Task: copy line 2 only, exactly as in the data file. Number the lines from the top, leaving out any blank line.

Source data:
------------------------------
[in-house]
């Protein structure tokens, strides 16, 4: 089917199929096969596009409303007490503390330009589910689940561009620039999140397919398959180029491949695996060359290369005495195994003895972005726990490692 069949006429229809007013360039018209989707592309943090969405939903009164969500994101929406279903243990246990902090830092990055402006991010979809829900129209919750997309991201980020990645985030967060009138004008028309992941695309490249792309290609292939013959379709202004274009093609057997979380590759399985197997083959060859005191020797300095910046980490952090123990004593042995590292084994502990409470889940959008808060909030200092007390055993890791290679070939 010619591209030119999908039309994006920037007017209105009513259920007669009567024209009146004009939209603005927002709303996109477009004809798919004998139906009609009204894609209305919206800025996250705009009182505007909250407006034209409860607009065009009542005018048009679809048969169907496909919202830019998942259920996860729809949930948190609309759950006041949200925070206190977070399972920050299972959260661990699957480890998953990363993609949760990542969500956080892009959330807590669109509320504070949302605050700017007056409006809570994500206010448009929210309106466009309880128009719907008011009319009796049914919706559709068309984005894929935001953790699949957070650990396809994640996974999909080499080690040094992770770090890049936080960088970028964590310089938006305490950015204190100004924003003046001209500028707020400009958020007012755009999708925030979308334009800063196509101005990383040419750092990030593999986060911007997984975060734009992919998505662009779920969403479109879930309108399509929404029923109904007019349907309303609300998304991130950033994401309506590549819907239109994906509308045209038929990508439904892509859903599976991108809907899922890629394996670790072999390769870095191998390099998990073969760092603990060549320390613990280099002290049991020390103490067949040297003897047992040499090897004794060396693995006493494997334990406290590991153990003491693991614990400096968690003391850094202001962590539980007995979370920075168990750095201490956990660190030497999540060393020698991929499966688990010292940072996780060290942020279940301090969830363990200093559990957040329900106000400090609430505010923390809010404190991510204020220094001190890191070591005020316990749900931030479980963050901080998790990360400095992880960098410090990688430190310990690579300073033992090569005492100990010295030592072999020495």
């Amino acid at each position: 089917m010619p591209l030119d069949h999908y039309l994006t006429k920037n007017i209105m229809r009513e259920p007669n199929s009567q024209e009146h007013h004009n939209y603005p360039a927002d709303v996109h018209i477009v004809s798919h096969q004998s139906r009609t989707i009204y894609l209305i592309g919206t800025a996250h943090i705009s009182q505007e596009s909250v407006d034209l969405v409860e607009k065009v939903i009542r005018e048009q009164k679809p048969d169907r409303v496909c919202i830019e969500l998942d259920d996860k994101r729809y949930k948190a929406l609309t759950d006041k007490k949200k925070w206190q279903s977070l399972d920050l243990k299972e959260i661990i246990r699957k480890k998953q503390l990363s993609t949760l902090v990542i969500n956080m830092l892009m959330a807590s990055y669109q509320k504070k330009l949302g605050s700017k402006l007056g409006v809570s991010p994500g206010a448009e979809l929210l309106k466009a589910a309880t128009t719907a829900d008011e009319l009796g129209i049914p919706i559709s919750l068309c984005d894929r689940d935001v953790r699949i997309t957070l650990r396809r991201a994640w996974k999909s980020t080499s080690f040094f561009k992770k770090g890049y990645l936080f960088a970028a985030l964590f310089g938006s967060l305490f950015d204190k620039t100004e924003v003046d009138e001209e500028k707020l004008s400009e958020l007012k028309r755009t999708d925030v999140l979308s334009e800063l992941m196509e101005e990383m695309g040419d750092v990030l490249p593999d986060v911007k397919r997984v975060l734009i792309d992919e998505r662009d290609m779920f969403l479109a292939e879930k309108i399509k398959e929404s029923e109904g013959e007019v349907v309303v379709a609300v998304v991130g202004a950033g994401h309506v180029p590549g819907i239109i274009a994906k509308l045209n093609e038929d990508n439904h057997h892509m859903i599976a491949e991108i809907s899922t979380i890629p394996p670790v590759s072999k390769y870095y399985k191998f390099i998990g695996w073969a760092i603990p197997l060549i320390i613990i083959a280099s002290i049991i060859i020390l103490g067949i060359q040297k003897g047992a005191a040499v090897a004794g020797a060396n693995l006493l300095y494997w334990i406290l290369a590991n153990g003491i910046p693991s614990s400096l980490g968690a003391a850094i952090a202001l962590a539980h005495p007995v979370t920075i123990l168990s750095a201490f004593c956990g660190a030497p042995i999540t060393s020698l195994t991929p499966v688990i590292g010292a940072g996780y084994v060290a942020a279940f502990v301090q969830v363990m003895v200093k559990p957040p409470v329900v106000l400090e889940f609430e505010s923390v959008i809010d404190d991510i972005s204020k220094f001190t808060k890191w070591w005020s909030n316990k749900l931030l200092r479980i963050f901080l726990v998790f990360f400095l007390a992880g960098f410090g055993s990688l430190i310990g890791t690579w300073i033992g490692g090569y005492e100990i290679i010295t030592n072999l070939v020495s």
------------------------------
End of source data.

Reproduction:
């Protein structure tokens, strides 16, 4: 089917199929096969596009409303007490503390330009589910689940561009620039999140397919398959180029491949695996060359290369005495195994003895972005726990490692 069949006429229809007013360039018209989707592309943090969405939903009164969500994101929406279903243990246990902090830092990055402006991010979809829900129209919750997309991201980020990645985030967060009138004008028309992941695309490249792309290609292939013959379709202004274009093609057997979380590759399985197997083959060859005191020797300095910046980490952090123990004593042995590292084994502990409470889940959008808060909030200092007390055993890791290679070939 010619591209030119999908039309994006920037007017209105009513259920007669009567024209009146004009939209603005927002709303996109477009004809798919004998139906009609009204894609209305919206800025996250705009009182505007909250407006034209409860607009065009009542005018048009679809048969169907496909919202830019998942259920996860729809949930948190609309759950006041949200925070206190977070399972920050299972959260661990699957480890998953990363993609949760990542969500956080892009959330807590669109509320504070949302605050700017007056409006809570994500206010448009929210309106466009309880128009719907008011009319009796049914919706559709068309984005894929935001953790699949957070650990396809994640996974999909080499080690040094992770770090890049936080960088970028964590310089938006305490950015204190100004924003003046001209500028707020400009958020007012755009999708925030979308334009800063196509101005990383040419750092990030593999986060911007997984975060734009992919998505662009779920969403479109879930309108399509929404029923109904007019349907309303609300998304991130950033994401309506590549819907239109994906509308045209038929990508439904892509859903599976991108809907899922890629394996670790072999390769870095191998390099998990073969760092603990060549320390613990280099002290049991020390103490067949040297003897047992040499090897004794060396693995006493494997334990406290590991153990003491693991614990400096968690003391850094202001962590539980007995979370920075168990750095201490956990660190030497999540060393020698991929499966688990010292940072996780060290942020279940301090969830363990200093559990957040329900106000400090609430505010923390809010404190991510204020220094001190890191070591005020316990749900931030479980963050901080998790990360400095992880960098410090990688430190310990690579300073033992090569005492100990010295030592072999020495």